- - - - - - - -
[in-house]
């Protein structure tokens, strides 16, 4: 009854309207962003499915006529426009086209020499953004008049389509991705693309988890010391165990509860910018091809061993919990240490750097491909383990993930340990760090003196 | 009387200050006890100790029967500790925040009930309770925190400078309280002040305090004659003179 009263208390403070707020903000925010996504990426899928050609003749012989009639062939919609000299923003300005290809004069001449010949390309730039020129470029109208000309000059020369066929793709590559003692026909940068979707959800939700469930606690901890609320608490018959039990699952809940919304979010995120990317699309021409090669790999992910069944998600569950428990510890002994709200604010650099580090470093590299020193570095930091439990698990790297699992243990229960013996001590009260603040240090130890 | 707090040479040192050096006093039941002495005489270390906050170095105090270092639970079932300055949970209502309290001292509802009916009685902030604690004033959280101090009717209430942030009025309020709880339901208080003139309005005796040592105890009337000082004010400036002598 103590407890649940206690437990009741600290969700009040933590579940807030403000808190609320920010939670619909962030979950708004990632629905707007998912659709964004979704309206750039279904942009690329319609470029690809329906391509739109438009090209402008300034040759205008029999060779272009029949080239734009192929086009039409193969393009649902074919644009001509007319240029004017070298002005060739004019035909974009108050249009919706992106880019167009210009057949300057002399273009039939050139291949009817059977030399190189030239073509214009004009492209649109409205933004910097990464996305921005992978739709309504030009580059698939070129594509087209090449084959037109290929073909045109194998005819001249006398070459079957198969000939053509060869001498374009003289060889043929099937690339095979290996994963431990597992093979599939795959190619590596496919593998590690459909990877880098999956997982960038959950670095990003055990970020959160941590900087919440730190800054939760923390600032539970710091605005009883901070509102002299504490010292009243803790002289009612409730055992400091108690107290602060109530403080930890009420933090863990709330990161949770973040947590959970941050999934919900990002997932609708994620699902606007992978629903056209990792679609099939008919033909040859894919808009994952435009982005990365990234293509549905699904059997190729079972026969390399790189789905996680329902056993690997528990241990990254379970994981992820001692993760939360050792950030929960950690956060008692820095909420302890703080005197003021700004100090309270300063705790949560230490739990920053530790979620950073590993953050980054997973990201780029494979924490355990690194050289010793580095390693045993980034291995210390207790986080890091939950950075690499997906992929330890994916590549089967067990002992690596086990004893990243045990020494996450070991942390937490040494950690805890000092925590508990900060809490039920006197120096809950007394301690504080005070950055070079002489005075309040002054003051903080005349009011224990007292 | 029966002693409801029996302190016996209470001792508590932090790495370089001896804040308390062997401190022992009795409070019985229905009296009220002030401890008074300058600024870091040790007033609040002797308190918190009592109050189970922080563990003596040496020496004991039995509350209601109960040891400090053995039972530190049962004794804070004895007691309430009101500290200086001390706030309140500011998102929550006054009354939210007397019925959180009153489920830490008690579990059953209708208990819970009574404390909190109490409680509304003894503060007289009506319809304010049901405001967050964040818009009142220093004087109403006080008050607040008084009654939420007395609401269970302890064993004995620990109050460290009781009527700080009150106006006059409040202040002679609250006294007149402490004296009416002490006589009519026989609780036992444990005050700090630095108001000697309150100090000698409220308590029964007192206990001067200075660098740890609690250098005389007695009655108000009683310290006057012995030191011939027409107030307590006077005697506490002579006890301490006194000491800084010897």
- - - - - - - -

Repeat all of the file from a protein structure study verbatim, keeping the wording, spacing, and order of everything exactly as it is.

[in-house]
């Protein structure tokens, strides 16, 4: 009854309207962003499915006529426009086209020499953004008049389509991705693309988890010391165990509860910018091809061993919990240490750097491909383990993930340990760090003196 | 009387200050006890100790029967500790925040009930309770925190400078309280002040305090004659003179 009263208390403070707020903000925010996504990426899928050609003749012989009639062939919609000299923003300005290809004069001449010949390309730039020129470029109208000309000059020369066929793709590559003692026909940068979707959800939700469930606690901890609320608490018959039990699952809940919304979010995120990317699309021409090669790999992910069944998600569950428990510890002994709200604010650099580090470093590299020193570095930091439990698990790297699992243990229960013996001590009260603040240090130890 | 707090040479040192050096006093039941002495005489270390906050170095105090270092639970079932300055949970209502309290001292509802009916009685902030604690004033959280101090009717209430942030009025309020709880339901208080003139309005005796040592105890009337000082004010400036002598 103590407890649940206690437990009741600290969700009040933590579940807030403000808190609320920010939670619909962030979950708004990632629905707007998912659709964004979704309206750039279904942009690329319609470029690809329906391509739109438009090209402008300034040759205008029999060779272009029949080239734009192929086009039409193969393009649902074919644009001509007319240029004017070298002005060739004019035909974009108050249009919706992106880019167009210009057949300057002399273009039939050139291949009817059977030399190189030239073509214009004009492209649109409205933004910097990464996305921005992978739709309504030009580059698939070129594509087209090449084959037109290929073909045109194998005819001249006398070459079957198969000939053509060869001498374009003289060889043929099937690339095979290996994963431990597992093979599939795959190619590596496919593998590690459909990877880098999956997982960038959950670095990003055990970020959160941590900087919440730190800054939760923390600032539970710091605005009883901070509102002299504490010292009243803790002289009612409730055992400091108690107290602060109530403080930890009420933090863990709330990161949770973040947590959970941050999934919900990002997932609708994620699902606007992978629903056209990792679609099939008919033909040859894919808009994952435009982005990365990234293509549905699904059997190729079972026969390399790189789905996680329902056993690997528990241990990254379970994981992820001692993760939360050792950030929960950690956060008692820095909420302890703080005197003021700004100090309270300063705790949560230490739990920053530790979620950073590993953050980054997973990201780029494979924490355990690194050289010793580095390693045993980034291995210390207790986080890091939950950075690499997906992929330890994916590549089967067990002992690596086990004893990243045990020494996450070991942390937490040494950690805890000092925590508990900060809490039920006197120096809950007394301690504080005070950055070079002489005075309040002054003051903080005349009011224990007292 | 029966002693409801029996302190016996209470001792508590932090790495370089001896804040308390062997401190022992009795409070019985229905009296009220002030401890008074300058600024870091040790007033609040002797308190918190009592109050189970922080563990003596040496020496004991039995509350209601109960040891400090053995039972530190049962004794804070004895007691309430009101500290200086001390706030309140500011998102929550006054009354939210007397019925959180009153489920830490008690579990059953209708208990819970009574404390909190109490409680509304003894503060007289009506319809304010049901405001967050964040818009009142220093004087109403006080008050607040008084009654939420007395609401269970302890064993004995620990109050460290009781009527700080009150106006006059409040202040002679609250006294007149402490004296009416002490006589009519026989609780036992444990005050700090630095108001000697309150100090000698409220308590029964007192206990001067200075660098740890609690250098005389007695009655108000009683310290006057012995030191011939027409107030307590006077005697506490002579006890301490006194000491800084010897």